The Investigatory Powers bill, which will grant the British government broad powers to collect user data and hack communications systems and networks, has passed its first legislative hurdle. Parliamentarians voted overwhelmingly in favor of the bill yesterday (Mar. 15), with 281 “ayes” to 15 “noes.”
The result was so lop-sided because members of parliament from the opposition Labour party abstained. Labour has 230 seats in the 650-member parliament, behind the Conservatives, who run the government.
Labour didn’t vote because it’s seeking changes to the draft law, but didn’t want to block the bill for fear of leaving the security services and police “in limbo,” the party’s shadow home secretary Andy Burnham told the BBC. One of the key changes that Labour is seeking is for the bill, which some have dubbed the “Snoopers’ Charter,” is for it to reflect a “presumption of privacy.”
This didn’t escape the attention of Edward Snowden, the former National Security Agency contractor turned whistleblower, who proposed this about abstaining MPs:
There’s a long road ahead for the bill yet. It will now go to the “committee” stage, where individual clauses and amendments are scrutinized and voted on. It must then pass the “report” stage, which observers are saying will be pivotal. Conservatives who oppose the bill may break ranks and join with Labour to form a majority that will decide on key amendments, according to a BBC analysis.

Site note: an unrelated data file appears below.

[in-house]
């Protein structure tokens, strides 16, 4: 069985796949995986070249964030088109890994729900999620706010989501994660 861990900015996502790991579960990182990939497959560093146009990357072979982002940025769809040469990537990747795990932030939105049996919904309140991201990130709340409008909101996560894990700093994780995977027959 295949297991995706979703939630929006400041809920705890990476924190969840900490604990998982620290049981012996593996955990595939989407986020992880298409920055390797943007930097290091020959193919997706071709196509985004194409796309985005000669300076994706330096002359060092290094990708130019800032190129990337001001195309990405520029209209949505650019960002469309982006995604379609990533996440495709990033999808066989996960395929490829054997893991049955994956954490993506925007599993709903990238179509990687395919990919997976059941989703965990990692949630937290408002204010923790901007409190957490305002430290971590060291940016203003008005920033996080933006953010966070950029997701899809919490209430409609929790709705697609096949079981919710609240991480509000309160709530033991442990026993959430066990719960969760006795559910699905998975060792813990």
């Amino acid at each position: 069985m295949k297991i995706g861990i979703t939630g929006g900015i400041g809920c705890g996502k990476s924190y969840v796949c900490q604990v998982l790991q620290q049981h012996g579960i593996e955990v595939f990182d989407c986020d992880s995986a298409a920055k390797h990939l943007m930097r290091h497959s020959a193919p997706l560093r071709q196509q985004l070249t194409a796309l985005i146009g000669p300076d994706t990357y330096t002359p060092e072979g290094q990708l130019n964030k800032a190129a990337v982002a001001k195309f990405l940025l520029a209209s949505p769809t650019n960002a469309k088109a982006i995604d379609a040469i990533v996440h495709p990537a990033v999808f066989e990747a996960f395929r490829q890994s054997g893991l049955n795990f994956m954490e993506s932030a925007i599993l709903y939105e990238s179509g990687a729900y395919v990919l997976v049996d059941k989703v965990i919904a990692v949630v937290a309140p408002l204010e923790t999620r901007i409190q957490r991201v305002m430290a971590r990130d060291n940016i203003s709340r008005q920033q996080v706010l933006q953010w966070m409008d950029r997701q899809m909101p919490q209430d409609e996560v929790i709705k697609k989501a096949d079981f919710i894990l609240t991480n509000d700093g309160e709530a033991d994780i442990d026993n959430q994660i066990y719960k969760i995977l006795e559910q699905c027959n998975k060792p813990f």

The bill will then face the House of Lords, which also scrutinizes proposed changes to the draft law. It could enter a “ping pong” period where it’s passed between chambers for further changes. This wouldn’t normally present a problem if not for the fact that the government has set a December deadline. That’s when the bill’s predecessor is repealed, so the new law is needed to fill the void.
It has been a fraught process just to reach this stage. Tech giants including Apple and Google have publicly opposed the IP bill’s provisions for hacking and bulk collection of data. The UN’s privacy chief has lambasted its international impact. Just before the bill went before parliament, more than 200 senior lawyers signed a letter saying it deviated from international norms on surveillance.